November 18:  Relentless Curiosity Makes Me Better

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NaBloPoMo 2019

“Be patient toward all that is unsolved in your heart and try to love the questions themselves, like locked rooms and like books that are now written in a very foreign tongue. Do not now seek the answers, which cannot be given you because you would not be able to live them. And the point is, to live everything. Live the questions now. Perhaps you will then gradually, without noticing it, live along some distant day into the answer.”
― Rainer Maria Rilke

Tonight, in the month of gratitude, I feel deeply thankful for Coach Christine.  I might have been a curious person all along, but it was not until I got a life coach that I learned the vast and profound value of curiosity in every realm.  As I wrote earlier this month, standing always in curiosity liberates my mind.  It relieves me of unnecessary urgency for an answer.  I can exercise professional creativity in forming better and better questions, and the answers (often multiple, intertwined, and intriguing) emerge more easily and artfully than if I chase them demandingly.

The business of medicine is to solve problems, to heal, to cure.  So we assume that the faster we get to answers, the better.  And they had better be the right ones, because lives are at stake here!  It’s always interesting to me when patients talk about my work as ‘saving lives.’  I can’t remember a time when I could actually make that claim, at least at all directly.  But to my colleagues—emergency medicine and critical care docs, trauma surgeons, suicide hotline counselors—thank you, you really do save lives every day!

I love primary care because I usually have the luxury of ‘(living) the question.’  When patients present with new problems, as soon as I know they are stable, I get really excited.  I’m liberated to get deeply curious, ask as many questions as they will tolerate, paint the big picture together.  I follow the standard physiologic and diagnostic process initially, which often yields a straight forward answer and plan of care.  But life and work would be pretty boring if that were always the case.  When the usual suspects are all acquitted and the mystery persists, that’s when things get fascinating.  This is when I really get to know a person.  When I ask truly open, honest questions—the questions I don’t know the answers to and that are not meant to lead anywhere—I never know where the conversation will go.  And I always learn something new and relevant, something that helps me connect.  This is the information that makes a person memorable, because it is truly unique to them.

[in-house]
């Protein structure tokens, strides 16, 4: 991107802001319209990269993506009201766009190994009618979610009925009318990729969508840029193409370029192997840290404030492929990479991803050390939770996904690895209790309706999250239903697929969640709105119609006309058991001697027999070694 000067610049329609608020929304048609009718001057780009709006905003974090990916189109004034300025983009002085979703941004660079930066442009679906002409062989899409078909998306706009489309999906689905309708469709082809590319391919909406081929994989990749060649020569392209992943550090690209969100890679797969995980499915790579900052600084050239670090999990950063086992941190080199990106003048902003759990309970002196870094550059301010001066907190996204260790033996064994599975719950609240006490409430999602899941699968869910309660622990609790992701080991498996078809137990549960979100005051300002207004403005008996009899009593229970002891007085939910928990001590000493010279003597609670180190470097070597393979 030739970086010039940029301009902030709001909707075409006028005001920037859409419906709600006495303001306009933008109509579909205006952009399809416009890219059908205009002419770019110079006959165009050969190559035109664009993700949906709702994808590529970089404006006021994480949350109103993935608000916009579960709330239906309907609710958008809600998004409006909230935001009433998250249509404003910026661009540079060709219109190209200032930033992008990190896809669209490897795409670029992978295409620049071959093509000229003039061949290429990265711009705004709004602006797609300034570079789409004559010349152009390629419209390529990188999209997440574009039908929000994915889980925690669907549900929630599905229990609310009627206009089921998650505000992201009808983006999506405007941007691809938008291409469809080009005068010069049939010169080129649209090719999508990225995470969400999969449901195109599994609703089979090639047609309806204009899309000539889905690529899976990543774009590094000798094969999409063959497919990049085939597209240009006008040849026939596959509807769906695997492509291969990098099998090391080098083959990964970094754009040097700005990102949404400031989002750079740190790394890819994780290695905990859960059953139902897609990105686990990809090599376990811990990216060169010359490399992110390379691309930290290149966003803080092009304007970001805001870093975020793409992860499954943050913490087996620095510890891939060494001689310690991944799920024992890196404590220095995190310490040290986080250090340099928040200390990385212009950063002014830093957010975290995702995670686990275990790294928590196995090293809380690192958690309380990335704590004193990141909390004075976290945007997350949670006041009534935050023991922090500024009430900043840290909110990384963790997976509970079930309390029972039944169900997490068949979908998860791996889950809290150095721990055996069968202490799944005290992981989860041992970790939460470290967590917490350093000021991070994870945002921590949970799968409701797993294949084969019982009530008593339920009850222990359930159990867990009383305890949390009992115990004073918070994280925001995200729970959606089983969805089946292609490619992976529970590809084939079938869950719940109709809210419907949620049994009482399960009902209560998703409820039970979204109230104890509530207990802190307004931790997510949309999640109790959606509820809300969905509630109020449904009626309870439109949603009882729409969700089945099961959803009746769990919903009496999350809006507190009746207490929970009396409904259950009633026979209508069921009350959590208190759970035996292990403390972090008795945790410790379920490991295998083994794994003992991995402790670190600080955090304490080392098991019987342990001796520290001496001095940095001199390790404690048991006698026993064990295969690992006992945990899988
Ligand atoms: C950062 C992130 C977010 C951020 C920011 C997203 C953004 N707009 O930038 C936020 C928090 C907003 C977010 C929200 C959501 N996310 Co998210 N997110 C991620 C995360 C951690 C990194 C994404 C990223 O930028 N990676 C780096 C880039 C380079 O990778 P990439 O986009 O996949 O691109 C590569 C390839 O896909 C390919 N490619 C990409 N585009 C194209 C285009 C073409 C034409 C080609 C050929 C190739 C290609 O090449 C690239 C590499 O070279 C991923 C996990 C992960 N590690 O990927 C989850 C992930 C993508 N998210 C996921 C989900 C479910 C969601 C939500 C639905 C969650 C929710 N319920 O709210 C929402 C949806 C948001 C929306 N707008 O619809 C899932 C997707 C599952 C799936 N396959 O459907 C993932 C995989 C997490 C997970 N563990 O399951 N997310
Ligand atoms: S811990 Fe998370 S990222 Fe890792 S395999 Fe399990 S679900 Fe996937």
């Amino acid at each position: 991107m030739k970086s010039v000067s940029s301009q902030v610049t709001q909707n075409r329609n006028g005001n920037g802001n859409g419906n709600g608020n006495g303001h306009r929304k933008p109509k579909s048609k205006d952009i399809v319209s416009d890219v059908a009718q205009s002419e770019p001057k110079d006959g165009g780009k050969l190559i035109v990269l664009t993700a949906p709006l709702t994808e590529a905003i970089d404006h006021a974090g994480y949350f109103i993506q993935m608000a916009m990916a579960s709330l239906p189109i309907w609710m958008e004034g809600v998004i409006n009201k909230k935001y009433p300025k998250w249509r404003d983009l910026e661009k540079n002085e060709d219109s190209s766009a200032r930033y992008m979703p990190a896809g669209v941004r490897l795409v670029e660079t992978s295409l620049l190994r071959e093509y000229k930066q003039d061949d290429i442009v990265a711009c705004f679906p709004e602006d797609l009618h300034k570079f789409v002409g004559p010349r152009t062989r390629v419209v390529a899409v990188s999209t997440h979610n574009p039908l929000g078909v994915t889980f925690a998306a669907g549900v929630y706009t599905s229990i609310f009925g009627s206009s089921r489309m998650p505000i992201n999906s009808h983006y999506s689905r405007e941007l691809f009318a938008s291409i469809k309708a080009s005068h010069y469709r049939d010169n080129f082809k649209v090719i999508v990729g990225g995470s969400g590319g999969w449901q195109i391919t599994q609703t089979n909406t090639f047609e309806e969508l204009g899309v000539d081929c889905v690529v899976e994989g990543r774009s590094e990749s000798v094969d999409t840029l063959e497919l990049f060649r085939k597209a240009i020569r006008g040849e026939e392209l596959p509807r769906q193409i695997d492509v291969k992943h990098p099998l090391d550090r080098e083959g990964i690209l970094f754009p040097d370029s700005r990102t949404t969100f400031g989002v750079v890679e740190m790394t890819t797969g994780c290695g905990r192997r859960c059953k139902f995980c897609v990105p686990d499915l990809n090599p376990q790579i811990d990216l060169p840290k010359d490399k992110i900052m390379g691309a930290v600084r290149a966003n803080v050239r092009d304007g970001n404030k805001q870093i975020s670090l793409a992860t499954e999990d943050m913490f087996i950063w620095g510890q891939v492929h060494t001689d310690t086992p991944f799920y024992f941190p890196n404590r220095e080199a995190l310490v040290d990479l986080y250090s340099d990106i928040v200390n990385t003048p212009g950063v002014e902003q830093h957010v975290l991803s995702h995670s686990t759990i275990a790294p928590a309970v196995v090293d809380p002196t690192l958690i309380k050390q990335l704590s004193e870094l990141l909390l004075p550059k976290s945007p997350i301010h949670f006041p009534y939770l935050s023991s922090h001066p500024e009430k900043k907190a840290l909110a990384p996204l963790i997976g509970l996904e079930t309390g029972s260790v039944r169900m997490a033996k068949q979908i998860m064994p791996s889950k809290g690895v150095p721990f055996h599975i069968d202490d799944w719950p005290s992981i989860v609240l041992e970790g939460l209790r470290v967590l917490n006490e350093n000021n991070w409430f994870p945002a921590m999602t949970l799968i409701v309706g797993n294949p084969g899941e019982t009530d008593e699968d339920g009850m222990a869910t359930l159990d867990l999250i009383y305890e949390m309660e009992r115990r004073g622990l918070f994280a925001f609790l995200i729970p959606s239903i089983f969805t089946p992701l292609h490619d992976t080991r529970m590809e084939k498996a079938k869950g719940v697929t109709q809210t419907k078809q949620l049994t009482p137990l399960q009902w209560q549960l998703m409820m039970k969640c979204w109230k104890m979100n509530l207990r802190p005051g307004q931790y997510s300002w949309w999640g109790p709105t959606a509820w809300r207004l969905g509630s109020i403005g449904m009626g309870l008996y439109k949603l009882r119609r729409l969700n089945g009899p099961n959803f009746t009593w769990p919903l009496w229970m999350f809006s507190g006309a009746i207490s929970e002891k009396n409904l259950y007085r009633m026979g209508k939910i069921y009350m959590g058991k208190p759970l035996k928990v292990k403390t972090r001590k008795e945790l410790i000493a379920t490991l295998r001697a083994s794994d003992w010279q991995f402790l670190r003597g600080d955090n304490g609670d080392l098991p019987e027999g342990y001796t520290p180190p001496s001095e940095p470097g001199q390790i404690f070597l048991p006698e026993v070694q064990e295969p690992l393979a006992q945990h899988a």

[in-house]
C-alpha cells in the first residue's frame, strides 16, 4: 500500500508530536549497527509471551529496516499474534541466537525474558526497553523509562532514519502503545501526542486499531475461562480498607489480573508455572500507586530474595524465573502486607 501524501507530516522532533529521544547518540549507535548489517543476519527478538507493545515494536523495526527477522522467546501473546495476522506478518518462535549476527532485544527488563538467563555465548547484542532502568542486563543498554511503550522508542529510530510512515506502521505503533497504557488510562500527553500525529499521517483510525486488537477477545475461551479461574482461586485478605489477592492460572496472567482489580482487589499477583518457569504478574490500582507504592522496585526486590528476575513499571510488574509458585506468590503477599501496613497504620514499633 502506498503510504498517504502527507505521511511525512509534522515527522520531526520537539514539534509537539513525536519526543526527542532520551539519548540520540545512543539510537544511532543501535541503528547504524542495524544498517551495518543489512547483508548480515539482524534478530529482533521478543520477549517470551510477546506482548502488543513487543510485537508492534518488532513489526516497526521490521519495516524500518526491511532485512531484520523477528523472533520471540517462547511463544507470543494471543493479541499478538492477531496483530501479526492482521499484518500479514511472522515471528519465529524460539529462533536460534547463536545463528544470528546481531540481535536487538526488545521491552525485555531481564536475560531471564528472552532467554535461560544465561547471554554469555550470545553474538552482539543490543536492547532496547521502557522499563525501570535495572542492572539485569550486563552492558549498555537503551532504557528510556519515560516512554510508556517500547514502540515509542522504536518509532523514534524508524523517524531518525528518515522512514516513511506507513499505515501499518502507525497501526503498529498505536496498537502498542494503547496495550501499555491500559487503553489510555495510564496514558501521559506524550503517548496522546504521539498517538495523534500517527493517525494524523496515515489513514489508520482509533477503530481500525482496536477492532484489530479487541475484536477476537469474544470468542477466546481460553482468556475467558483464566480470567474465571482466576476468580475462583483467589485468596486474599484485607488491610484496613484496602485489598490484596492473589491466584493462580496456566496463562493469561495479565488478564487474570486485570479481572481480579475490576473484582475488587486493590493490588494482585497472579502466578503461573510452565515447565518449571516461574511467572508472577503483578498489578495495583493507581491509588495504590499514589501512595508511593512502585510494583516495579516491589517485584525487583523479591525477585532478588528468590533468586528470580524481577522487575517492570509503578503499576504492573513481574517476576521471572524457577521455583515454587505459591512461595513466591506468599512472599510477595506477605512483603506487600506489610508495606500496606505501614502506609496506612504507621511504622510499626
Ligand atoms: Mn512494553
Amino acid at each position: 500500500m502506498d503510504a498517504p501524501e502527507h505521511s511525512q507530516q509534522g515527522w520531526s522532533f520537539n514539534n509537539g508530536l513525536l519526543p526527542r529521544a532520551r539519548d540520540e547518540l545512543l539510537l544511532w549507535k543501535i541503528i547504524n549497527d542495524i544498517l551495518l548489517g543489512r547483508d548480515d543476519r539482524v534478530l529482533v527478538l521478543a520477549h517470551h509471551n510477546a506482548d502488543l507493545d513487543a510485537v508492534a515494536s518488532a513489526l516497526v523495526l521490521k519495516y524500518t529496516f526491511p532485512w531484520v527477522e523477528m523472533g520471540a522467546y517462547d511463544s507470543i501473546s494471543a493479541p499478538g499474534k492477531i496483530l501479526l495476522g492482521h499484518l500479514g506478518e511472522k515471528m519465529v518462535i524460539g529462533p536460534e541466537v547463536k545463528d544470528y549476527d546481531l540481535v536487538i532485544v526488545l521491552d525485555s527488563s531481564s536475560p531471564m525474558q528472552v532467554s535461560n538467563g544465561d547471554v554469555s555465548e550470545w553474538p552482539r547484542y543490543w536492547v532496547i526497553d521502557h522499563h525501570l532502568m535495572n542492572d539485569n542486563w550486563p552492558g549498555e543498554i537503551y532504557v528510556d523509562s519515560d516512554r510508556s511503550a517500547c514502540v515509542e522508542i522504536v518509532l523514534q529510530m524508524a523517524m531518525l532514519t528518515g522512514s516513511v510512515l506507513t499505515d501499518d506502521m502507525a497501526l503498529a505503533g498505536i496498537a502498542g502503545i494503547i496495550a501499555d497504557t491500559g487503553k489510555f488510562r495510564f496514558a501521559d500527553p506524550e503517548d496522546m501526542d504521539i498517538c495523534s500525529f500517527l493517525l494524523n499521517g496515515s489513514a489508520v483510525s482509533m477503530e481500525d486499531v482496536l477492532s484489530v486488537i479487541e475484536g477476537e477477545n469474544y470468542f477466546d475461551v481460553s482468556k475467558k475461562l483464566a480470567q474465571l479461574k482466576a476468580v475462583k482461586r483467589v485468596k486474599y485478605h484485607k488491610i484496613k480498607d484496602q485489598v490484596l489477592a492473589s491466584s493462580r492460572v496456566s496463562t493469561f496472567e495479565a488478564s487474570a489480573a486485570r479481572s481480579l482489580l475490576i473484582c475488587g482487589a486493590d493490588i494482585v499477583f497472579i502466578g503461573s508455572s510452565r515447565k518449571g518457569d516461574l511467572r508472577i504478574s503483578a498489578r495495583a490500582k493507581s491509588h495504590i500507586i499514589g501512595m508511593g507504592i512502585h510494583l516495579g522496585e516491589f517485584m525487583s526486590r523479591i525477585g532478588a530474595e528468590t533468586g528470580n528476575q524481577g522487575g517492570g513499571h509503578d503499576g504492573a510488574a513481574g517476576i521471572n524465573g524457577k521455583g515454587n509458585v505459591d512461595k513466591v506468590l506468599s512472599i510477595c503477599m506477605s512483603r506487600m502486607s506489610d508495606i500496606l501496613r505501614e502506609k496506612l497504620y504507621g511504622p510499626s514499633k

One of my favorite moments in a patient encounter is when I have to pause a few seconds to form a really good question.  What do I really want to know, what am I after, what will really break open this conversation?  It happens regularly, and wow, what a rush.  OH, I just never know what I will learn!  You’d think people would get impatient and grumpy with such prolonged, sometimes meandering interrogation.  But I find that they often lean in, look me in the eye.  They get on the train with me and look as eagerly as I around the next bend.  What will we find?  Let’s explore together!

Relentless Curiosity.  It’s the funnest part of my work.  I love it.  And as we all know, loving our work makes us better.

November 11:  Fierce Optimism Makes Me Better

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NaBloPoMo 2019

On Ozan’s Inner Circle forum today, another member posted about his admiration for Dr. Martin Luther King, Jr.  It reminded me of a favorite MLK quote, which came to mind on Saturday as I prepared for the Better Angels workshop:  “The arc of the moral universe is long but it bends toward justice.”  I have referred to this quote many times over the years, and a phrase that I often add goes something like, “Bend that arc!  Hang on it with all your might!”  Meaning the arc bends toward justice only because we make it so, by working tirelessly for it, by acting visibly in accordance with our core values, and by consistently walking the talk.